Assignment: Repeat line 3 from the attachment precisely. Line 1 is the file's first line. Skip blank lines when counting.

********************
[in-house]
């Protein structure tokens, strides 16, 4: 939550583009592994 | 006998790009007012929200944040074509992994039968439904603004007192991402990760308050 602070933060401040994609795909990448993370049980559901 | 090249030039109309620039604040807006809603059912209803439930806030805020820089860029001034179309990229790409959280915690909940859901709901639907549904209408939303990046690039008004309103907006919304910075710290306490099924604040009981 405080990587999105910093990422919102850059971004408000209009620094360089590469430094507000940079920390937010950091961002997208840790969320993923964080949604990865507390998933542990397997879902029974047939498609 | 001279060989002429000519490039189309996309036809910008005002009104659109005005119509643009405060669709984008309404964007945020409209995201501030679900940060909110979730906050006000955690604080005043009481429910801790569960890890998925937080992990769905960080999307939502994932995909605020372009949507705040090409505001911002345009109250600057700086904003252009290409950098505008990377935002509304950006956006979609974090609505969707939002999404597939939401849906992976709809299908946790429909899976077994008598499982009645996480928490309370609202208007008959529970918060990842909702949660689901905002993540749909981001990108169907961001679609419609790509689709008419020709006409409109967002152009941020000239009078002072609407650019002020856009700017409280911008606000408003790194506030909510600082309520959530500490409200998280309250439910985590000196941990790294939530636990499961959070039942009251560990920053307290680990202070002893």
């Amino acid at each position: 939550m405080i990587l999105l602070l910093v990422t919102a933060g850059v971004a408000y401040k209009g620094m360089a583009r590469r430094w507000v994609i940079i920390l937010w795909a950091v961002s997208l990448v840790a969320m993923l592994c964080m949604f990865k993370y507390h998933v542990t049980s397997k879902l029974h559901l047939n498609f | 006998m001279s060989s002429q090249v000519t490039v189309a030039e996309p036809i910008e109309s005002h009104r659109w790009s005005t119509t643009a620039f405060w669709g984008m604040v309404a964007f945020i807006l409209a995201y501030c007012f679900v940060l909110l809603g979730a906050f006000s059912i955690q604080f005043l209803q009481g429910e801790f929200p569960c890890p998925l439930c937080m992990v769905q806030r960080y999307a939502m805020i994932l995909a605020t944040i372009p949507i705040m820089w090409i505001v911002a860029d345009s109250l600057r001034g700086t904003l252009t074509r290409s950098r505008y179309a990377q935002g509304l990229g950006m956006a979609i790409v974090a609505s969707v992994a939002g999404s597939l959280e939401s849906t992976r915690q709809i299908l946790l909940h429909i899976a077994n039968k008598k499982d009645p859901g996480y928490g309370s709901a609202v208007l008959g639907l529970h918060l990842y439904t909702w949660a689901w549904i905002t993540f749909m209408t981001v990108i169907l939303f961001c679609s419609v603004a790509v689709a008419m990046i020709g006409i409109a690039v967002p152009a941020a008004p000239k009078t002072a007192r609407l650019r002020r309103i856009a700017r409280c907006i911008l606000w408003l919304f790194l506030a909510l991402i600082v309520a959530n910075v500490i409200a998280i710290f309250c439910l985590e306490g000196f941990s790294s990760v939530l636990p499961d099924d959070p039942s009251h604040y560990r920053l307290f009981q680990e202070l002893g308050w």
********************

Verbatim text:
């Amino acid at each position: 939550m405080i990587l999105l602070l910093v990422t919102a933060g850059v971004a408000y401040k209009g620094m360089a583009r590469r430094w507000v994609i940079i920390l937010w795909a950091v961002s997208l990448v840790a969320m993923l592994c964080m949604f990865k993370y507390h998933v542990t049980s397997k879902l029974h559901l047939n498609f | 006998m001279s060989s002429q090249v000519t490039v189309a030039e996309p036809i910008e109309s005002h009104r659109w790009s005005t119509t643009a620039f405060w669709g984008m604040v309404a964007f945020i807006l409209a995201y501030c007012f679900v940060l909110l809603g979730a906050f006000s059912i955690q604080f005043l209803q009481g429910e801790f929200p569960c890890p998925l439930c937080m992990v769905q806030r960080y999307a939502m805020i994932l995909a605020t944040i372009p949507i705040m820089w090409i505001v911002a860029d345009s109250l600057r001034g700086t904003l252009t074509r290409s950098r505008y179309a990377q935002g509304l990229g950006m956006a979609i790409v974090a609505s969707v992994a939002g999404s597939l959280e939401s849906t992976r915690q709809i299908l946790l909940h429909i899976a077994n039968k008598k499982d009645p859901g996480y928490g309370s709901a609202v208007l008959g639907l529970h918060l990842y439904t909702w949660a689901w549904i905002t993540f749909m209408t981001v990108i169907l939303f961001c679609s419609v603004a790509v689709a008419m990046i020709g006409i409109a690039v967002p152009a941020a008004p000239k009078t002072a007192r609407l650019r002020r309103i856009a700017r409280c907006i911008l606000w408003l919304f790194l506030a909510l991402i600082v309520a959530n910075v500490i409200a998280i710290f309250c439910l985590e306490g000196f941990s790294s990760v939530l636990p499961d099924d959070p039942s009251h604040y560990r920053l307290f009981q680990e202070l002893g308050w």